According to witness accounts to the ABC, they came hunting for her daughter and a female friend.

Cheradnienko said her daughter's husband, Sasha Pistun, a construction worker and father of two, answered the door to soldiers pointing guns.

"They came to take these two women to rape them," she said.

"Sasha said, 'I will not let her go, take me instead.' He said, 'I'm Russian. Are you going to shoot me?'

"Then I heard the sound of a click and Sasha fell."

The female friend told the ABC she and a woman were raped by two soldiers in a captured home that night after Pistun was executed.

She said her rapist was the age of her son: 19. She estimated the other to be aged in his 40s.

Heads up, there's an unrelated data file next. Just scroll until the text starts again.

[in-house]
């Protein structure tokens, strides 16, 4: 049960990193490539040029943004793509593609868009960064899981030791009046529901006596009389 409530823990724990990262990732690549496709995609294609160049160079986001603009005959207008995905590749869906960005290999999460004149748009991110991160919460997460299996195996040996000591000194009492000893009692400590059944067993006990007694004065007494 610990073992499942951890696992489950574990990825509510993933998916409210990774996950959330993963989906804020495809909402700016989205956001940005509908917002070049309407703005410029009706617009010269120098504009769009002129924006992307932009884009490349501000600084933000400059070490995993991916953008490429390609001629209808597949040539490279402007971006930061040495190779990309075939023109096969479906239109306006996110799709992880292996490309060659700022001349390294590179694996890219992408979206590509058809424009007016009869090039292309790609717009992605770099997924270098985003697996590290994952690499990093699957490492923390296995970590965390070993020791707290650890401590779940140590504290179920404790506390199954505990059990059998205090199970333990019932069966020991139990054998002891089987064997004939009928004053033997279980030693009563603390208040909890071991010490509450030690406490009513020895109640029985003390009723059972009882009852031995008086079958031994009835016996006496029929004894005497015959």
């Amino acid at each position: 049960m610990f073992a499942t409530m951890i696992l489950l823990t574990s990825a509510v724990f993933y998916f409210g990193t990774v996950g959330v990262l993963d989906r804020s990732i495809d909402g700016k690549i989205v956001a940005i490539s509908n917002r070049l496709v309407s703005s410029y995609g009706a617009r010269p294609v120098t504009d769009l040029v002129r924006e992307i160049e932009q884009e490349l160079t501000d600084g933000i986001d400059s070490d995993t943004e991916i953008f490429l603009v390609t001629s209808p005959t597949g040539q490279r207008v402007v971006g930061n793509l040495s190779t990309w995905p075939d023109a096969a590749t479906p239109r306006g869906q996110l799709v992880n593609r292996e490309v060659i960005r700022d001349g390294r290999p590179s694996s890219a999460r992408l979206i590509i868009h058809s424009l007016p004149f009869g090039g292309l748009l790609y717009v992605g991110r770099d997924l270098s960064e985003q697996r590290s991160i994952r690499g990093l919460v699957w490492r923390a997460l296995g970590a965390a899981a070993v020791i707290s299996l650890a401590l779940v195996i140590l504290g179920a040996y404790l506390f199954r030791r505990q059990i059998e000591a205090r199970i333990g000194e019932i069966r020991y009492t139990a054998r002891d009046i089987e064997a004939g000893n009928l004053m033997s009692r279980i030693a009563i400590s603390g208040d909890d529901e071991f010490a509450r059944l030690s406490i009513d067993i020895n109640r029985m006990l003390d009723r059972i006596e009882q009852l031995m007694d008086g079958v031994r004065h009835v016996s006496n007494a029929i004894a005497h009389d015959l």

Like many victims of this war, there was one final indignity for Sasha Pistun: A shallow, unmarked grave in his backyard.

Standing in the doorway where her son-in-law was killed, Cheradnienko told the ABC her family begged Russian forces to help them bury him.

"Two young soldiers came and dug a hole," she said.

"They could hardly drag him from the house. We couldn't go to the cemetery because there was shelling all around and the rockets were coming."

The grave now sits surrounded by other additions to the village, destroyed armoured vehicles in the nearby forest and stacks of artillery boxes left behind outside the homes.

As the Russian troops approached Berestyanka in February, the village's women were warned by a nearby occupied community to make themselves as unattractive as possible for the soldiers.

"People from there were calling us to tell us to take off our jewellery, put on our headscarves and dress as old women," said Cheradnienko's next-door neighbour, Larysa Fedorets.

"They also told us that the soldiers would use women and children as human shields."